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Published on December 31, 2007

Author: Cuthbert

Source: authorstream.com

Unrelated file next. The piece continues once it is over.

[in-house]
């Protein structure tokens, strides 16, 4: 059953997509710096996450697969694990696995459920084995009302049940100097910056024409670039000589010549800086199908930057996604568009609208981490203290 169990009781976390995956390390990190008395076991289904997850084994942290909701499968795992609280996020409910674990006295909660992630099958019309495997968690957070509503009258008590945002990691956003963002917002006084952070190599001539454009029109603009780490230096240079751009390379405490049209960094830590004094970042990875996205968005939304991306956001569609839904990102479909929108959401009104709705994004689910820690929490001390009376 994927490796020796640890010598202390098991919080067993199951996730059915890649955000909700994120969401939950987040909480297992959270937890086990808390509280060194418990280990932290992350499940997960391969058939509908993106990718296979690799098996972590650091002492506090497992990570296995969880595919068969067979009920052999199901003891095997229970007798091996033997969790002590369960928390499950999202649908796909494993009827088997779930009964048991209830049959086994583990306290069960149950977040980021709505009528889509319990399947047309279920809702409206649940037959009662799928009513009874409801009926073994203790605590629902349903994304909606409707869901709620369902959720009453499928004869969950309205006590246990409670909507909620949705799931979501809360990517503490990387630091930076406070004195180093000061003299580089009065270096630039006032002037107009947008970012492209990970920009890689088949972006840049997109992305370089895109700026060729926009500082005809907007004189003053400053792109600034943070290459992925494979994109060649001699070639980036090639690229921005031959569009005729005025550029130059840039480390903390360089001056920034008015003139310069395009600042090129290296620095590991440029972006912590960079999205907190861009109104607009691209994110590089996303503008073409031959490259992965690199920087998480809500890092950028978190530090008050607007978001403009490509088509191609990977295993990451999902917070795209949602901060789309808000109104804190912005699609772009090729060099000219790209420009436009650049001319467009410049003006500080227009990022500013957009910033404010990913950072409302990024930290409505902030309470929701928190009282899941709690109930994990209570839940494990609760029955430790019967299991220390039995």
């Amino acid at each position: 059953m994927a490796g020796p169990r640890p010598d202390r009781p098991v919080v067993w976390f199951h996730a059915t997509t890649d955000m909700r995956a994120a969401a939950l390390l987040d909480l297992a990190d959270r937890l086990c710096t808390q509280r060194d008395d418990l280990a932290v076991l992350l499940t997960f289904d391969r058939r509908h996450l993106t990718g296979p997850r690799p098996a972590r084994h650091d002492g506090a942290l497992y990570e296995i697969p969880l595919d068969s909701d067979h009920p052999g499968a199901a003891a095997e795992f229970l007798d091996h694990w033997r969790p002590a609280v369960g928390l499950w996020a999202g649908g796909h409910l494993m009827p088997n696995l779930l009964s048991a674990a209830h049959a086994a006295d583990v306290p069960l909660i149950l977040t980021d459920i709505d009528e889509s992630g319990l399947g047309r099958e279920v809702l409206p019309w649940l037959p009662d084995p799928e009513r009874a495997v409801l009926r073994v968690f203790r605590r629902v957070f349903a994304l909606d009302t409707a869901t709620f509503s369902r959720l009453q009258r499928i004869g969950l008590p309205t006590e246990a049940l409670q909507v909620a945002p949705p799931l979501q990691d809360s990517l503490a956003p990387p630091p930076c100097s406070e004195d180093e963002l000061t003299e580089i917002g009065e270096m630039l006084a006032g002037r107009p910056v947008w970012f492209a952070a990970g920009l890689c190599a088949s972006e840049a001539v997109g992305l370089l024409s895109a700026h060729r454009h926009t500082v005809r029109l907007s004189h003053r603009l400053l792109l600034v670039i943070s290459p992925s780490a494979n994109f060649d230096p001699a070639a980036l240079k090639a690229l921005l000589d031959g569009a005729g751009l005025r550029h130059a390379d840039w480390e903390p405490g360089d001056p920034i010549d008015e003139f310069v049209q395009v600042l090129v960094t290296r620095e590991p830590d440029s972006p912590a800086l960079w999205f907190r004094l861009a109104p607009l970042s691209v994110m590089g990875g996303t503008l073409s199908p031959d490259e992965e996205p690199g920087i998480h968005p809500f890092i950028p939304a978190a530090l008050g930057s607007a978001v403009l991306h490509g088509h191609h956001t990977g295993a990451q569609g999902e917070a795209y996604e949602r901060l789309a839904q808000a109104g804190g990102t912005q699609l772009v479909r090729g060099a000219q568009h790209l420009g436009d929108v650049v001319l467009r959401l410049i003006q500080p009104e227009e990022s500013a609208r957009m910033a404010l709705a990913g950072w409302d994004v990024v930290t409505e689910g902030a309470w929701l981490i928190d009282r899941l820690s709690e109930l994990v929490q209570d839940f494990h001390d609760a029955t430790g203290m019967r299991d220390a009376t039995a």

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Climate change and agriculture: Will extreme weather leave us hungry?:  Climate change and agriculture: Will extreme weather leave us hungry? Brian Thomas Warwick HRI University of Warwick: Warwick HRI a Department of Plant and Microbial Sciences:  University of Warwick: Warwick HRI a Department of Plant and Microbial Sciences Crop science applied to sustainable production, particularly of horticultural crops Crop genetics, breeding, crop production, crop protection Strong Defra and industry linkages Outline:  Outline Climate change policy and Agriculture Climate change research in Warwick HRI Predicting extreme weather and crop responses Examples and case studies The spector of bioenergy Conclusions and discussion Policy:  Policy UK target to reduce carbon dioxide emissions through domestic and international action by 26-32% by 2020 and 60% by 2050 (1990 baseline) Based on 550 ppm CO2 or plus 2oC “In the UK, other critical sectors of the economy where we need to do more to tackle greenhouse gas emissions include agriculture and waste management.” Agriculture and Climate Change Research :  Agriculture and Climate Change Research Emissions from agriculture to air (7% UK greenhouse gases). Mitigating nitrogen and carbon emissions to air. Energy in agriculture and food. Bioenergy. Renewable materials. Climate change impacts and adaptations. Energy and water use:  Energy and water use Where does it go? Options for improving efficiency Energy Steve Adams WHRI & Farm Energy Centre Water Andrew Thompson WHRI & ADAS Energy in agriculture:  Overall: Petroleum products = 52%, electricity (primary) = 36%, gas = 12%, coal = 0.4%, renewables (2005) = <0.1% Energy in agriculture Water use in Environment Agency regions:  Water use in Environment Agency regions Irrigation of field crops is the largest sector for abstraction in regions where water courses are under threat Livestock farming tends to occur where water is plentiful Impacts on the delivery of biodiversity through Agri-Environment Schemes: Bill Finch-Savage:  Countryside Stewardship at WHRI: Hedge rows Margins Pollen and nectar producers Arable reversion Impacts on the delivery of biodiversity through Agri-Environment Schemes: Bill Finch-Savage Coastal Sites: Some habitats are threatened directly, i.e coastal sites :  Coastal Sites: Some habitats are threatened directly, i.e coastal sites Peak District: Some species are vulnerable at the edge of their climate zones i.e. if they require low temperature and/or occupy high mountain habitats Case study Sites: Warwickshire: Other areas are less immediately threatened, but ES management may need to be altered to allow for climate change Predicted Consequences of Climate Change for the UK:  Predicted Consequences of Climate Change for the UK Temperatures rise by 2 - 3.5 oC Wetter winters, drier summers More heatwaves Flooding and landslides more frequent Sea level rises Extreme Weather:  Extreme Weather Extreme weather events: Exceeding the critical physiological and/or physical thresholds for specified crops, including heat waves, gales or frosts during sensitive stages of crop development that may cause crop failure or have a significant impact on quality. Extreme weather impacts: Weather conditions affecting crop growth or management and resulting in substantial reduction in yield or quality. This could be a consequence of a single event, e.g. late spring frost, or prolonged weather conditions, e.g. severe drought or continues soil wetness. Modelled temperature extremes:  Modelled temperature extremes Data from Hadley forecasts then RRes stochastic weather generator. HadCM3..HadRM3..LARS-WG.. Modelled daily preciptation:  Modelled daily preciptation Sensitivities to extreme weather:  Sensitivities to extreme weather Effects of high temperature:  Effects of high temperature Flowering time in wheat:  Flowering time in wheat Winter Cauliflower:  Winter Cauliflower Slide22:  Phases of development Slide24:  Weekly Cornish cauliflower production 1996/1997 Nov Jan Mar Diamond-back moth – Plutella xylostella:  Diamond-back moth – Plutella xylostella Migrant pest – cannot overwinter successfully in UK at present – but might if it gets warmer Development favoured by high temperatures - optimum 30°and still thriving at 40° Develops insecticide resistance very readily Diamond-back moth:  Diamond-back moth Migration depends on conditions at source (so south-west Europe). Recent larger migrations correlated with higher temperatures in SW Europe Wind direction and strength also a factor. Scenario – UK overwintering + increased migration, more insecticides, insecticide resistance. Slide29:  Immigration Slide30:  1 February 1 June Slide32:  26 July 2006 – very dry This was the week they stopped planting brassicas Slide33:  17 August 2006 – same plot Hot, dry summer of 2006:  Hot, dry summer of 2006 Reduced yields in onion, Brussels sprout, carrot, beans, cauliflower, peas Some peas for freezing left in field Fuel costs for pumping irrigation Running out of stored water Strawberry planting and harvest affected Potatoes - association between dry soils at desiccation and bruising Salads – scheduling affected Large migration of diamond-back moth European Heat Wave 2003:  European Heat Wave 2003 Warm, wet autumn:  Warm, wet autumn Delay in potato harvest Delay in autumn field work Increased disease in autumn cereals Clubroot in oil seed rape Warm winter - stored crops:  Warm winter - stored crops Potatoes Increased risk of wet rots, early sprouting, secondary growth in stores. Secondary growth also associated with lack of irrigation. Cabbage Thrips trapped inside are continuing to reproduce Warm winter – effects on insects and plants:  Warm winter – effects on insects and plants Survival of Nasonovia ribisnigri adults and nymphs through January Very early captures of Myzus persicae by suction traps Lack of fruit formation in blackcurrant Wet winter:  Wet winter Land too wet too work – spring sowing and planting delayed. Pressures on food supplies:  Pressures on food supplies World population increased from 1.6 to 6 billion last century It is projected to rise to 9 billion by 2042 Consumption per head will also increase (change from grain/ vegetables to meat) Most good quality land is already in use US Census bureau Defra strategy:  Defra strategy Low-Carbon Transport: there is strong potential to transform our cars, lorries and buses away from relying on fossil fuels. This can happen through a range of technologies: today biofuels can be made from sugar beet , corn and other produce; but a new generation of biofuels is under development which can use a much wider range of materials including wood and waste, with even better greenhouse gas savings. Biofuels:  Biofuels The Renewable transport fuel obligation (RTFO) was announced in November 2005. It encourages fuel companies to incorporate biofuel into road traffic fuel sold through the forecourt at a rate of 5% by 2010/11 (2.5% in 2008/9 and 3.75% in 2009/10). Without imports the UK will have to use a substantial proportion of its 'arable' land (estimated at between 20 and 33%)to meet the RTFO target from home grown biofuels. All that would be needed to provide for 3.5% of our national road fuel requirement. Biofuels:  Biofuels The US, Brazil, and the EU alone, will shortly between them, be using more grain for biofuels than the entire global trade for grain. It takes about 330kg of grain to make enough biofuel to fill a 23 gallon fuel tank, more than the average grain consumption per capita over an entire year! ... global [grain] production has only met consumption once over the last seven years. In 2006/7, the world will have produced over 70 million tonnes less than it consumed, drawing down stocks accordingly. Even without the forecast growth in the biofuel industry, the globe as its agriculture stands at present, cannot meet demand. Either performance per hectare (yield) or total cropped area have to increase on a major scale... Andersons Management Consultants Conclusions:  Conclusions Climate change will lead to more periods of high temperature and periods of heavy rain. Unseasonal or extreme weather will have an increasing impact on crop production There are already examples of what to expect Modelling can help predict consequences and guide adaptation. Extreme weather in the UK may not in itself make us go hungry but its impact will exacerbate other pressures on food supply Acknowledgements:  Acknowledgements Mikhail Semenov Aiming Qi Keith Jaggard Rothamsted Research Steve Adams Rosemary Collier Jane Fellows Carol Jenner Andrew Thompson Bill Finch-Savage Warwick HRI